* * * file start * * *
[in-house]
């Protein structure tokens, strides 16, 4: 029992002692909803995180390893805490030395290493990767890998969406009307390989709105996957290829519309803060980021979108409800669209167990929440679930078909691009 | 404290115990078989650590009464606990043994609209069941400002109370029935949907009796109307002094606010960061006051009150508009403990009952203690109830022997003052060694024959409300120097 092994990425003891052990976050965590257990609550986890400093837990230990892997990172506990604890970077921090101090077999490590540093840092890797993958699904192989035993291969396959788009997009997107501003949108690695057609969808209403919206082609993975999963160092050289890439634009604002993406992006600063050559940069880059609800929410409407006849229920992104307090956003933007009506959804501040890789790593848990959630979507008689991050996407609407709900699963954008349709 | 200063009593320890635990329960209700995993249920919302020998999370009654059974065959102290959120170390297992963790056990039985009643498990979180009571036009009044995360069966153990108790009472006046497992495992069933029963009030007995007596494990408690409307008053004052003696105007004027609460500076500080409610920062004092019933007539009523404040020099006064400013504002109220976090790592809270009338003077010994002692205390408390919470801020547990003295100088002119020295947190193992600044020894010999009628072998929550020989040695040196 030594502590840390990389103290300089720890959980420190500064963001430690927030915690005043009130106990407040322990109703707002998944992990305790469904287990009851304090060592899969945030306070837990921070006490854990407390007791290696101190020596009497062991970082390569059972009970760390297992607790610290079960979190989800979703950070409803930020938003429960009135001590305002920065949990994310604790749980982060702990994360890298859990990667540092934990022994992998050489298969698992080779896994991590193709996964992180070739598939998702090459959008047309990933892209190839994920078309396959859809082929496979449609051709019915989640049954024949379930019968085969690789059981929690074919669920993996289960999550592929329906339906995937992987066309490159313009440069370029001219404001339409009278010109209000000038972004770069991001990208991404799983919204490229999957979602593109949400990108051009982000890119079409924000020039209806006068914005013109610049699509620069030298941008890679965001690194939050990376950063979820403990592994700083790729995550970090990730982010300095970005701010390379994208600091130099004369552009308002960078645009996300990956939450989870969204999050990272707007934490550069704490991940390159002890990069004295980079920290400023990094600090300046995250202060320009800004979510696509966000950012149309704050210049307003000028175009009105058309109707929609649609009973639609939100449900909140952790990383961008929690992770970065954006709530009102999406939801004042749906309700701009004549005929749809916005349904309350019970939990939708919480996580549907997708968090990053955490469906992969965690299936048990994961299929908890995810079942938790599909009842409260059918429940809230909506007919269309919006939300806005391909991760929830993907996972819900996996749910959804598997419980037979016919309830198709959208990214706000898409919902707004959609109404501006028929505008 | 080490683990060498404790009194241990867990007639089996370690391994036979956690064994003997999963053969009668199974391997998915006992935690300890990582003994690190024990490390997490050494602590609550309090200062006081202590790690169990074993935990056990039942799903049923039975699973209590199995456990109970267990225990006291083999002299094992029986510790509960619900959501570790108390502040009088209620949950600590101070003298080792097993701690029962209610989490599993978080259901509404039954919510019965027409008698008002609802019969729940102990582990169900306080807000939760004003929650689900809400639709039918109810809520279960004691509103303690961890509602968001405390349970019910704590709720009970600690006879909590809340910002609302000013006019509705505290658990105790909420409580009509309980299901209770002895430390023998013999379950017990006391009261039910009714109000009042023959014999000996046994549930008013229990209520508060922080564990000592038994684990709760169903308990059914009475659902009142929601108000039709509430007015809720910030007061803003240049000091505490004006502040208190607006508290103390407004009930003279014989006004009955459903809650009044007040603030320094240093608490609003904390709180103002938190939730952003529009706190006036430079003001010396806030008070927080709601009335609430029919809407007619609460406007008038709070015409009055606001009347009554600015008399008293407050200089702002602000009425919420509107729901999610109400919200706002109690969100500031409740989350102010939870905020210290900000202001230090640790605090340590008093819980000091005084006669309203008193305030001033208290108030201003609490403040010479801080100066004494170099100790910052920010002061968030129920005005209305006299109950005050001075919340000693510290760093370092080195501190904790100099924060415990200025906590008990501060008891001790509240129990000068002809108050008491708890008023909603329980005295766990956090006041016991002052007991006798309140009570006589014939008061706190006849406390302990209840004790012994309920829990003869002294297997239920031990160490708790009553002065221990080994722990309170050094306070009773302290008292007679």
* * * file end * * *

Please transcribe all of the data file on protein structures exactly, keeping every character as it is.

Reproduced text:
[in-house]
């Protein structure tokens, strides 16, 4: 029992002692909803995180390893805490030395290493990767890998969406009307390989709105996957290829519309803060980021979108409800669209167990929440679930078909691009 | 404290115990078989650590009464606990043994609209069941400002109370029935949907009796109307002094606010960061006051009150508009403990009952203690109830022997003052060694024959409300120097 092994990425003891052990976050965590257990609550986890400093837990230990892997990172506990604890970077921090101090077999490590540093840092890797993958699904192989035993291969396959788009997009997107501003949108690695057609969808209403919206082609993975999963160092050289890439634009604002993406992006600063050559940069880059609800929410409407006849229920992104307090956003933007009506959804501040890789790593848990959630979507008689991050996407609407709900699963954008349709 | 200063009593320890635990329960209700995993249920919302020998999370009654059974065959102290959120170390297992963790056990039985009643498990979180009571036009009044995360069966153990108790009472006046497992495992069933029963009030007995007596494990408690409307008053004052003696105007004027609460500076500080409610920062004092019933007539009523404040020099006064400013504002109220976090790592809270009338003077010994002692205390408390919470801020547990003295100088002119020295947190193992600044020894010999009628072998929550020989040695040196 030594502590840390990389103290300089720890959980420190500064963001430690927030915690005043009130106990407040322990109703707002998944992990305790469904287990009851304090060592899969945030306070837990921070006490854990407390007791290696101190020596009497062991970082390569059972009970760390297992607790610290079960979190989800979703950070409803930020938003429960009135001590305002920065949990994310604790749980982060702990994360890298859990990667540092934990022994992998050489298969698992080779896994991590193709996964992180070739598939998702090459959008047309990933892209190839994920078309396959859809082929496979449609051709019915989640049954024949379930019968085969690789059981929690074919669920993996289960999550592929329906339906995937992987066309490159313009440069370029001219404001339409009278010109209000000038972004770069991001990208991404799983919204490229999957979602593109949400990108051009982000890119079409924000020039209806006068914005013109610049699509620069030298941008890679965001690194939050990376950063979820403990592994700083790729995550970090990730982010300095970005701010390379994208600091130099004369552009308002960078645009996300990956939450989870969204999050990272707007934490550069704490991940390159002890990069004295980079920290400023990094600090300046995250202060320009800004979510696509966000950012149309704050210049307003000028175009009105058309109707929609649609009973639609939100449900909140952790990383961008929690992770970065954006709530009102999406939801004042749906309700701009004549005929749809916005349904309350019970939990939708919480996580549907997708968090990053955490469906992969965690299936048990994961299929908890995810079942938790599909009842409260059918429940809230909506007919269309919006939300806005391909991760929830993907996972819900996996749910959804598997419980037979016919309830198709959208990214706000898409919902707004959609109404501006028929505008 | 080490683990060498404790009194241990867990007639089996370690391994036979956690064994003997999963053969009668199974391997998915006992935690300890990582003994690190024990490390997490050494602590609550309090200062006081202590790690169990074993935990056990039942799903049923039975699973209590199995456990109970267990225990006291083999002299094992029986510790509960619900959501570790108390502040009088209620949950600590101070003298080792097993701690029962209610989490599993978080259901509404039954919510019965027409008698008002609802019969729940102990582990169900306080807000939760004003929650689900809400639709039918109810809520279960004691509103303690961890509602968001405390349970019910704590709720009970600690006879909590809340910002609302000013006019509705505290658990105790909420409580009509309980299901209770002895430390023998013999379950017990006391009261039910009714109000009042023959014999000996046994549930008013229990209520508060922080564990000592038994684990709760169903308990059914009475659902009142929601108000039709509430007015809720910030007061803003240049000091505490004006502040208190607006508290103390407004009930003279014989006004009955459903809650009044007040603030320094240093608490609003904390709180103002938190939730952003529009706190006036430079003001010396806030008070927080709601009335609430029919809407007619609460406007008038709070015409009055606001009347009554600015008399008293407050200089702002602000009425919420509107729901999610109400919200706002109690969100500031409740989350102010939870905020210290900000202001230090640790605090340590008093819980000091005084006669309203008193305030001033208290108030201003609490403040010479801080100066004494170099100790910052920010002061968030129920005005209305006299109950005050001075919340000693510290760093370092080195501190904790100099924060415990200025906590008990501060008891001790509240129990000068002809108050008491708890008023909603329980005295766990956090006041016991002052007991006798309140009570006589014939008061706190006849406390302990209840004790012994309920829990003869002294297997239920031990160490708790009553002065221990080994722990309170050094306070009773302290008292007679």